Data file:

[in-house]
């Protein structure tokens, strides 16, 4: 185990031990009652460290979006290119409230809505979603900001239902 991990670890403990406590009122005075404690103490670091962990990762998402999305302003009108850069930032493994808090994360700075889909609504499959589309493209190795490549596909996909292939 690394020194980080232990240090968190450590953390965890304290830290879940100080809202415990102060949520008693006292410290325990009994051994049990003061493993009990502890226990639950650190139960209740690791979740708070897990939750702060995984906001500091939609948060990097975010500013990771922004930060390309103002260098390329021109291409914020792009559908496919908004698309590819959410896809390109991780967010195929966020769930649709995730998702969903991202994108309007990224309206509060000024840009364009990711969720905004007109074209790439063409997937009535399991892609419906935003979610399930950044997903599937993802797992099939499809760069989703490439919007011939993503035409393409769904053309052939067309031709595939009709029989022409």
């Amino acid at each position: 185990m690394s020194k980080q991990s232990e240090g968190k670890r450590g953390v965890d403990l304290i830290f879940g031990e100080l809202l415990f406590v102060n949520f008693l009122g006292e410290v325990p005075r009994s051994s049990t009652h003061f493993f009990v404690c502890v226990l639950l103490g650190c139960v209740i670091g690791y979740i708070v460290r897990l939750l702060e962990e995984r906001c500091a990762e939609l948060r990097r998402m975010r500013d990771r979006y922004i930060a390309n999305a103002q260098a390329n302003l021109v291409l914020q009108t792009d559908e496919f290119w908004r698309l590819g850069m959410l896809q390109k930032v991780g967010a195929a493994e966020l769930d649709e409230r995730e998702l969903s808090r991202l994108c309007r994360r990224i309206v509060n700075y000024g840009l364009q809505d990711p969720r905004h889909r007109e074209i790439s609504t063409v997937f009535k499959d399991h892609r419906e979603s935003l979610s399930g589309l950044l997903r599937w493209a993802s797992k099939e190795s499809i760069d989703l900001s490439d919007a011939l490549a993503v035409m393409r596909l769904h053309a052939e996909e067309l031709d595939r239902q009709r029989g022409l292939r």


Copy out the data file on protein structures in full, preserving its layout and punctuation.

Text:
[in-house]
């Protein structure tokens, strides 16, 4: 185990031990009652460290979006290119409230809505979603900001239902 991990670890403990406590009122005075404690103490670091962990990762998402999305302003009108850069930032493994808090994360700075889909609504499959589309493209190795490549596909996909292939 690394020194980080232990240090968190450590953390965890304290830290879940100080809202415990102060949520008693006292410290325990009994051994049990003061493993009990502890226990639950650190139960209740690791979740708070897990939750702060995984906001500091939609948060990097975010500013990771922004930060390309103002260098390329021109291409914020792009559908496919908004698309590819959410896809390109991780967010195929966020769930649709995730998702969903991202994108309007990224309206509060000024840009364009990711969720905004007109074209790439063409997937009535399991892609419906935003979610399930950044997903599937993802797992099939499809760069989703490439919007011939993503035409393409769904053309052939067309031709595939009709029989022409």
């Amino acid at each position: 185990m690394s020194k980080q991990s232990e240090g968190k670890r450590g953390v965890d403990l304290i830290f879940g031990e100080l809202l415990f406590v102060n949520f008693l009122g006292e410290v325990p005075r009994s051994s049990t009652h003061f493993f009990v404690c502890v226990l639950l103490g650190c139960v209740i670091g690791y979740i708070v460290r897990l939750l702060e962990e995984r906001c500091a990762e939609l948060r990097r998402m975010r500013d990771r979006y922004i930060a390309n999305a103002q260098a390329n302003l021109v291409l914020q009108t792009d559908e496919f290119w908004r698309l590819g850069m959410l896809q390109k930032v991780g967010a195929a493994e966020l769930d649709e409230r995730e998702l969903s808090r991202l994108c309007r994360r990224i309206v509060n700075y000024g840009l364009q809505d990711p969720r905004h889909r007109e074209i790439s609504t063409v997937f009535k499959d399991h892609r419906e979603s935003l979610s399930g589309l950044l997903r599937w493209a993802s797992k099939e190795s499809i760069d989703l900001s490439d919007a011939l490549a993503v035409m393409r596909l769904h053309a052939e996909e067309l031709d595939r239902q009709r029989g022409l292939r």